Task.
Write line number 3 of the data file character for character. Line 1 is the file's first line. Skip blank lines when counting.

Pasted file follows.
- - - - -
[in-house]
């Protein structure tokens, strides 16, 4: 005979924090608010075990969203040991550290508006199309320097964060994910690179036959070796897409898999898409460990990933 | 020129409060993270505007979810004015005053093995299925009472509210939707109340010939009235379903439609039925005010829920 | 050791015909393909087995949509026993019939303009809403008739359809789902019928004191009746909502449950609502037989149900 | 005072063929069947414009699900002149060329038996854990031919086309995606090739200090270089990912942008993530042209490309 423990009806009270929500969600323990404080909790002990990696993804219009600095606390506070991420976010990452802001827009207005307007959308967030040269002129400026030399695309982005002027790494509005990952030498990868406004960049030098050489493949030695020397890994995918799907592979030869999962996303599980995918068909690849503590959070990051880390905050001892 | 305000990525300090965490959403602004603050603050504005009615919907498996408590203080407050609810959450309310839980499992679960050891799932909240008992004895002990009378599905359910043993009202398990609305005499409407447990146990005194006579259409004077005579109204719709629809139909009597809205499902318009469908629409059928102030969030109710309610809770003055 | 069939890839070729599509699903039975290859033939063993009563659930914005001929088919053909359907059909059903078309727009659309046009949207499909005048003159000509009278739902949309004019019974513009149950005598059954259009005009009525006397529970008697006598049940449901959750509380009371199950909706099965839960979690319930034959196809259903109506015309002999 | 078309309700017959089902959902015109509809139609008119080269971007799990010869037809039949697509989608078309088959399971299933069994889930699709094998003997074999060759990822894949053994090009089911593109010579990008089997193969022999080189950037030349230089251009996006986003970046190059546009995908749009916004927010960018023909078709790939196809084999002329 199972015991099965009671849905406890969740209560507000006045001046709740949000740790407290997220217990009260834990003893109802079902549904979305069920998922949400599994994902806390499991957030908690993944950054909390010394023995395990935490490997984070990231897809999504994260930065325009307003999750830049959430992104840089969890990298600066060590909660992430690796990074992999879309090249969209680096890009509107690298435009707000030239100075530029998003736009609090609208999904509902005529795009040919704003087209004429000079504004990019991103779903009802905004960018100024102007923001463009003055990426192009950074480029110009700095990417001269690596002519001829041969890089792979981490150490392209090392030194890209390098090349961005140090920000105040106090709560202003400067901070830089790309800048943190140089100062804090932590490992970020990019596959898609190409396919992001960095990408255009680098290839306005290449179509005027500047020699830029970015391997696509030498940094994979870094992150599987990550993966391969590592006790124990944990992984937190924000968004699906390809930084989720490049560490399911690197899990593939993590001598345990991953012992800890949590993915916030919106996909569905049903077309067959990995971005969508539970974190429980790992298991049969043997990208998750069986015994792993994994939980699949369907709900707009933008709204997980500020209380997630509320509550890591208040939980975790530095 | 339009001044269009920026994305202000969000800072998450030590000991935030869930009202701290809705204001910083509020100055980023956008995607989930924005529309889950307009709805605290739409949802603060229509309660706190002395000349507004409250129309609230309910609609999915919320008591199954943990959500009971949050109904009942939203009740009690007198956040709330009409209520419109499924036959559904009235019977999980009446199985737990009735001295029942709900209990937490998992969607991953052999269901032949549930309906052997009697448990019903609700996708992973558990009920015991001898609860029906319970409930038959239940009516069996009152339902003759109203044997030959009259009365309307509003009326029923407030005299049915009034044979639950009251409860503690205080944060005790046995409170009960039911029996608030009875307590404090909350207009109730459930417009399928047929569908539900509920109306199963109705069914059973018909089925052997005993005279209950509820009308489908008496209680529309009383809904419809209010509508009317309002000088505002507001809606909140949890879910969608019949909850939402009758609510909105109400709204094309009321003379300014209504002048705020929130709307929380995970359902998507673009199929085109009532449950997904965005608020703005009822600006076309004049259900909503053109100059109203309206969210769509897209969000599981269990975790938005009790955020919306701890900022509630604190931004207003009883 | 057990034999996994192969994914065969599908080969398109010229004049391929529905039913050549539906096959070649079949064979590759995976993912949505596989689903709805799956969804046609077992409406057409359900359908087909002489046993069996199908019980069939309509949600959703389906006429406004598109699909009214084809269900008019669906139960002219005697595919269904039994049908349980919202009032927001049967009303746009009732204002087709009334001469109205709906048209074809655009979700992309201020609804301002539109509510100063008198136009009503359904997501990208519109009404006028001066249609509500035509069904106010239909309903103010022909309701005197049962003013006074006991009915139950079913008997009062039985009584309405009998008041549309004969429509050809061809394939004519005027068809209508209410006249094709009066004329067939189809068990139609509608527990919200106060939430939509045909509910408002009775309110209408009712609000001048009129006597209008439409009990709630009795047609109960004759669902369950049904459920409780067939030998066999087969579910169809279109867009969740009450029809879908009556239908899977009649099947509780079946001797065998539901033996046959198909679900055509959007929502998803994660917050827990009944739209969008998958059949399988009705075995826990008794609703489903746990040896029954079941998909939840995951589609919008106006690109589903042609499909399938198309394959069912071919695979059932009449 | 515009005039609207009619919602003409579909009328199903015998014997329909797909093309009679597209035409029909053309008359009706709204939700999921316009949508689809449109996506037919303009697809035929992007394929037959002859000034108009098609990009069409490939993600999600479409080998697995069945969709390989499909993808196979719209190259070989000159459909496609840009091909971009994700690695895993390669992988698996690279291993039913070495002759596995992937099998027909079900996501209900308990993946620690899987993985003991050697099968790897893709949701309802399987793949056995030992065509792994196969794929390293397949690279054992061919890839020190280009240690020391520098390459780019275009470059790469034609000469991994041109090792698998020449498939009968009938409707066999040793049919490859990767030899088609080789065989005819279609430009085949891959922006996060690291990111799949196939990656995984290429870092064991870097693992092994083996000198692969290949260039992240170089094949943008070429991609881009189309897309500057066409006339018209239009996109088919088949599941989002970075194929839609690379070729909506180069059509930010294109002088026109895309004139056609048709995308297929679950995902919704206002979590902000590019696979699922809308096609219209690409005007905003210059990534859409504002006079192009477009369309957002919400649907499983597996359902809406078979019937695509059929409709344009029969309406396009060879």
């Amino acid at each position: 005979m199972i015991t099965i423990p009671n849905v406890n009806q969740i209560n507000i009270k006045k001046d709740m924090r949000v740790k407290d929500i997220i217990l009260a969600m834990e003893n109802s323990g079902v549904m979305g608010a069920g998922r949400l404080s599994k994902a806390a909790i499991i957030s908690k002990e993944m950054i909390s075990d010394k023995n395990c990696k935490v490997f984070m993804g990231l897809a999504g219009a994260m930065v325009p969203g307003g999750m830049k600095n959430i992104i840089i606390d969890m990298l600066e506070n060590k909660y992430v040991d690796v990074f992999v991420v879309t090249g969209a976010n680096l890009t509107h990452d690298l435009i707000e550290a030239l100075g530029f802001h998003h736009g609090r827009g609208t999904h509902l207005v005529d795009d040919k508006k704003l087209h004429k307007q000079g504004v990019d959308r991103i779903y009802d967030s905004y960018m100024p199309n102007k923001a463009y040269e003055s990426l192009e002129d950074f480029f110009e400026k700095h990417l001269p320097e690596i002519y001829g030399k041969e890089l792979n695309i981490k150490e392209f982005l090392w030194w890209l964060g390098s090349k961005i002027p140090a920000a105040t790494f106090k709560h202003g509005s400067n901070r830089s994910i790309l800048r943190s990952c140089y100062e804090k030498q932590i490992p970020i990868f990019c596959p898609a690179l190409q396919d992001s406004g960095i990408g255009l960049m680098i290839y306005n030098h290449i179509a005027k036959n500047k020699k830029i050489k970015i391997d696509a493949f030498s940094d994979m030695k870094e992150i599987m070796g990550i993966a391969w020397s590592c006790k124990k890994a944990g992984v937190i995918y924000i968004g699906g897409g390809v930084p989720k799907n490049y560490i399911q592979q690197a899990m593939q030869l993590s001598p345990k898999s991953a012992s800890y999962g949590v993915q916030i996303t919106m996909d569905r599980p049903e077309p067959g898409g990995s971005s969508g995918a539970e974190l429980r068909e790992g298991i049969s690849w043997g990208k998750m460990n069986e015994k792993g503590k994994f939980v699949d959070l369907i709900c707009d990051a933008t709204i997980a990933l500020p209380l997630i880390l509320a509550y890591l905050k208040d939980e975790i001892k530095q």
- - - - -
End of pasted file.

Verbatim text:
């Amino acid at each position: 005979m199972i015991t099965i423990p009671n849905v406890n009806q969740i209560n507000i009270k006045k001046d709740m924090r949000v740790k407290d929500i997220i217990l009260a969600m834990e003893n109802s323990g079902v549904m979305g608010a069920g998922r949400l404080s599994k994902a806390a909790i499991i957030s908690k002990e993944m950054i909390s075990d010394k023995n395990c990696k935490v490997f984070m993804g990231l897809a999504g219009a994260m930065v325009p969203g307003g999750m830049k600095n959430i992104i840089i606390d969890m990298l600066e506070n060590k909660y992430v040991d690796v990074f992999v991420v879309t090249g969209a976010n680096l890009t509107h990452d690298l435009i707000e550290a030239l100075g530029f802001h998003h736009g609090r827009g609208t999904h509902l207005v005529d795009d040919k508006k704003l087209h004429k307007q000079g504004v990019d959308r991103i779903y009802d967030s905004y960018m100024p199309n102007k923001a463009y040269e003055s990426l192009e002129d950074f480029f110009e400026k700095h990417l001269p320097e690596i002519y001829g030399k041969e890089l792979n695309i981490k150490e392209f982005l090392w030194w890209l964060g390098s090349k961005i002027p140090a920000a105040t790494f106090k709560h202003g509005s400067n901070r830089s994910i790309l800048r943190s990952c140089y100062e804090k030498q932590i490992p970020i990868f990019c596959p898609a690179l190409q396919d992001s406004g960095i990408g255009l960049m680098i290839y306005n030098h290449i179509a005027k036959n500047k020699k830029i050489k970015i391997d696509a493949f030498s940094d994979m030695k870094e992150i599987m070796g990550i993966a391969w020397s590592c006790k124990k890994a944990g992984v937190i995918y924000i968004g699906g897409g390809v930084p989720k799907n490049y560490i399911q592979q690197a899990m593939q030869l993590s001598p345990k898999s991953a012992s800890y999962g949590v993915q916030i996303t919106m996909d569905r599980p049903e077309p067959g898409g990995s971005s969508g995918a539970e974190l429980r068909e790992g298991i049969s690849w043997g990208k998750m460990n069986e015994k792993g503590k994994f939980v699949d959070l369907i709900c707009d990051a933008t709204i997980a990933l500020p209380l997630i880390l509320a509550y890591l905050k208040d939980e975790i001892k530095q």